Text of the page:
Sunday, January 22, 2017

1964 Barracuda – Trunk Repair Part 4 – Fabricating a Trunk Board





Photo courtesy mcp-313 on eBay.
Anyone know what that swirly cut is for?

Happy New Year’s everyone!  I hope you all had a great 2016 and I wish you an even better 2017.

I did not do much on the Plymouth Barracuda over the holidays.  I did have two weeks of vacation at the end of the year but the time just slipped away as it often does.

I thought I might get one small project in before heading back to work after the holidays so I decided to work on installing a trunk board.  The spare tire sits down in a tire well.  I am not sure what the original set up looked like but it seems obvious that something needed to go over top of the spare tire well.  The only things in my trunk when I bought the car were a flat spare tire and rust.  Any board that might have covered the tire well was long gone.

A quick search on eBay did turn up a few folks selling reproduction boards.  They looked nice but at $46 plus another $30 for shipping, I figured I would take a shot at making one.  From the eBay pictures, they appeared to be cut from high-density fiberboard also called hardboard.  I decided to pick up a sheet at Lowe’s and cut out my own trunk board.  I was surprised to find that neither Lowe’s nor Home Depot carried the material. They only had pegboard which is the correct material but all those holes make it very flimsy.

Readily available pegboard.  Seemed too flimsy to span tire well opening.

So Plan B was to but a 4’x4’ sheet of ¼” birch plywood. I knew it would not fit in my Sad Saab Sedan so I borrowed the wife’s Nissan Rogue.  I bought the plywood and attempted to load it into the Rogue.  I quickly found out that the thing does not have a 48” opening no way no how.  I tried the back hatch, the back door and the front door.  No amount of twisting or bending was going to get the board into the car so I admitted defeat and returned the board to the store.  However, several days later, I returned with my son and his Jeep and we got the board home.  Man, I need a pickup truck!

Hmmm.  I should have measured first!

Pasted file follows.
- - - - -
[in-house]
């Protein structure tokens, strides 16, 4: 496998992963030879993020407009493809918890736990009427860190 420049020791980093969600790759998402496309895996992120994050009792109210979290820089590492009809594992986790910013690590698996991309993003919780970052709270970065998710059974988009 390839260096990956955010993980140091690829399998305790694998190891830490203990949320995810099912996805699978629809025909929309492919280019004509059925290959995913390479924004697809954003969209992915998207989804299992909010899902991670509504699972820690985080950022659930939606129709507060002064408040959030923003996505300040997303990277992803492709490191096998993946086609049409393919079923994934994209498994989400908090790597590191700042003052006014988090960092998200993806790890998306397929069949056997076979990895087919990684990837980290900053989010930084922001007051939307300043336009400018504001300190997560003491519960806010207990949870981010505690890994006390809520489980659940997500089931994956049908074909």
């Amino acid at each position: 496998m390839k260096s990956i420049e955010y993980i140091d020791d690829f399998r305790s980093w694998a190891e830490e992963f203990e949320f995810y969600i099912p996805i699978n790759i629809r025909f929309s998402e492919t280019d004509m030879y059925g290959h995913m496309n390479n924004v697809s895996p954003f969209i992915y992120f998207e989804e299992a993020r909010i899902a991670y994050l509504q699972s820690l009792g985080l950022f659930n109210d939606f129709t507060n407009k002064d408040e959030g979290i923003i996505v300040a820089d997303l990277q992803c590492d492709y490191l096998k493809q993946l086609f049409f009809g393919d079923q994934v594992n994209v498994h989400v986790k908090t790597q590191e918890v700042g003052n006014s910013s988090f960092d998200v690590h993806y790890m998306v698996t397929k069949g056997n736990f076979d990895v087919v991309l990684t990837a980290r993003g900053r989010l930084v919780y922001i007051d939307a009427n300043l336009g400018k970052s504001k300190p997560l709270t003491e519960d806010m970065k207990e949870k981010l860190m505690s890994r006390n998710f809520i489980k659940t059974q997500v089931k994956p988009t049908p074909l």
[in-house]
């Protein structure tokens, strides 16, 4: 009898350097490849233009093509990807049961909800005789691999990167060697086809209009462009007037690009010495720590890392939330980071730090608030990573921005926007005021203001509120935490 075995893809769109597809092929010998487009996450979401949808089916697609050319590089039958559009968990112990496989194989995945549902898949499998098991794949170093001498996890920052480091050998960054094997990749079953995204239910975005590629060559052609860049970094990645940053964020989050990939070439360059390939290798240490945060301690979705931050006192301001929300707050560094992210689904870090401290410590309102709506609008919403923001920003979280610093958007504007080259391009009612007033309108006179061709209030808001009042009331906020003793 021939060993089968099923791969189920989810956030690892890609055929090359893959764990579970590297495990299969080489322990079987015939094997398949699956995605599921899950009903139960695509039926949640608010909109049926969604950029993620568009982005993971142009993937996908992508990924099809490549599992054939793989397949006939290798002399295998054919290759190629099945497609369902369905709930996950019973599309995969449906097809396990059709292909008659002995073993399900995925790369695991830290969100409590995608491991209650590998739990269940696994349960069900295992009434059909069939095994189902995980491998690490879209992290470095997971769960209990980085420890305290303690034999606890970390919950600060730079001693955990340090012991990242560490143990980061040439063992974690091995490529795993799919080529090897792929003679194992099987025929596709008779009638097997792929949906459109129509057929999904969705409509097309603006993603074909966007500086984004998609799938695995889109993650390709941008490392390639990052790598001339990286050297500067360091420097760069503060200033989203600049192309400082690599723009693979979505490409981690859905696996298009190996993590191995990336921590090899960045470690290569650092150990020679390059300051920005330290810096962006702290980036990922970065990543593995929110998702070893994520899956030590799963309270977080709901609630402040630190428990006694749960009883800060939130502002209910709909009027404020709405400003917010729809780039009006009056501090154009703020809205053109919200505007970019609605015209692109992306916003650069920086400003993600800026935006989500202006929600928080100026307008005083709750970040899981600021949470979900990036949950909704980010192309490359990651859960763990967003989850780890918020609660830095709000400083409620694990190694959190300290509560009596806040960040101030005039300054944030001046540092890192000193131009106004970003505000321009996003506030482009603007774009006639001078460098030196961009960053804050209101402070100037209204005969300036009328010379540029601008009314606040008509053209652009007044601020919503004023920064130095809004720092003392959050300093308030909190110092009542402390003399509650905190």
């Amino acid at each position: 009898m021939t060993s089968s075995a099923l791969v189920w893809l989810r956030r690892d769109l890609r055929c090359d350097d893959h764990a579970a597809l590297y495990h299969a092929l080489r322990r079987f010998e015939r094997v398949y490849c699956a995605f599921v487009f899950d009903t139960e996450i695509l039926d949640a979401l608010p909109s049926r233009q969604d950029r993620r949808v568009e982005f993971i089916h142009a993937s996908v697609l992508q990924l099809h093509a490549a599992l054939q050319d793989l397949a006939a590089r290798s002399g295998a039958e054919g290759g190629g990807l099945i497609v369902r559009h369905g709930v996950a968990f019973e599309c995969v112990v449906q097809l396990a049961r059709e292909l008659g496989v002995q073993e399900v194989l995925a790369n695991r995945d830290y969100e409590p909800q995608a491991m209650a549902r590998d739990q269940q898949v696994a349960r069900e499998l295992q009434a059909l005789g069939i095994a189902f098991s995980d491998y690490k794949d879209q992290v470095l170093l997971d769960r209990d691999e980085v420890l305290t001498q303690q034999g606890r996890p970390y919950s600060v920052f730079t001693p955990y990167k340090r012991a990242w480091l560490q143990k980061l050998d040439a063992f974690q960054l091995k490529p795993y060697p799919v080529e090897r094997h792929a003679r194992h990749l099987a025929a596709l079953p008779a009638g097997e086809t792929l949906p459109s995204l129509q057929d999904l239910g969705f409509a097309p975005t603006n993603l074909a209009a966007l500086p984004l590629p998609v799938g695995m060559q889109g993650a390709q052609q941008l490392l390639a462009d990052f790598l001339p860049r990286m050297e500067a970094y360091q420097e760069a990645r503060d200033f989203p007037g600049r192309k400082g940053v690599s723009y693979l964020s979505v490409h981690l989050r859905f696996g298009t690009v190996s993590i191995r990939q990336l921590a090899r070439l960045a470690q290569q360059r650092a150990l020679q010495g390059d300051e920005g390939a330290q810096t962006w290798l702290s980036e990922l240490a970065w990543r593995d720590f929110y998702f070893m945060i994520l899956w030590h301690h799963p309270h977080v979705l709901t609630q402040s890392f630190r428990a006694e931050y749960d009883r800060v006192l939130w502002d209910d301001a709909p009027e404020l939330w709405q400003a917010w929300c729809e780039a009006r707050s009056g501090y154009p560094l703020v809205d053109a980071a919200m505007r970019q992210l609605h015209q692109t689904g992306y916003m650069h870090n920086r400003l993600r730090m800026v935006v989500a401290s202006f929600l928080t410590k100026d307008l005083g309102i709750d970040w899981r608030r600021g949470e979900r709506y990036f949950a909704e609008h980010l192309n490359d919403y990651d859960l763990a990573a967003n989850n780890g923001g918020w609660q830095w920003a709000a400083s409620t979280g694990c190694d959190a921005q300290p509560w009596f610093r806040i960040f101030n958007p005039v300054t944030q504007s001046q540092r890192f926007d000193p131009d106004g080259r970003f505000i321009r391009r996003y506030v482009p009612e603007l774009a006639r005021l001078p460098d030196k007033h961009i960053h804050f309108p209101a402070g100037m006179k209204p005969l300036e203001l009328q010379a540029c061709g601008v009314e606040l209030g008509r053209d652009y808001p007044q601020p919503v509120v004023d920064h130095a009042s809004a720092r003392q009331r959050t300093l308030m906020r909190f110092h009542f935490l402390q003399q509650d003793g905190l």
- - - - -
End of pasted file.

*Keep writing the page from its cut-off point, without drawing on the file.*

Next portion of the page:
The first step in the fabrication process was to get a large piece of cardboard and make a template of the trunk floor.  I added notch to clear the sheet metal around the trunk lock.  The front of the trunk had a little curve to it so I need to trim a little off the front of the template to match the curve.  I also added a center hole so I could hook a few fingers in to lift the board back up once it was lying flat in the trunk. The eBay board also had a swirly cut at the back of the trunk.  I could not figure out what that was for so I left it out.  


I always save cardboard for templates.
Luckily had this big piece was stuck behind the tool box.


All the holes and notches cut.  Notice the curve at the top of the picture.


Template fits but could be a little wider.

Once the template looked good, I transferred the measurements to the birch plywood.  My template was only 44” wide but I decided that I wanted the finished board to be 47” so it would cover more of the floor. I used my circular saw for the big cuts and a saber saw for all the notches and small cuts.  I sanded the edges and rounded the corners a little.  On my first test fit, the board dropped right into place.  No adjustments needed. Hurrah for templates!

Trunk board cut and ready to install . . . almost.

I could have stopped there but I had another great idea.  I had some Rattle Trap by FatMat mat left over from doing the interior floor so I applied it to the back of the trunk board.  The main purpose of the mat is the keep the board from rattling around back there.  I also hope that it with cut down on road noise and maybe reduce some of the heat coming in from the muffler which is right next to the spare tire wheel well.


Now, I have to get that flat fixed.

This picture shows the Rattle Trap applied to the
downside of the trunk board.  




Trunk board in place.  The trunk will eventually have a mat to cover the board.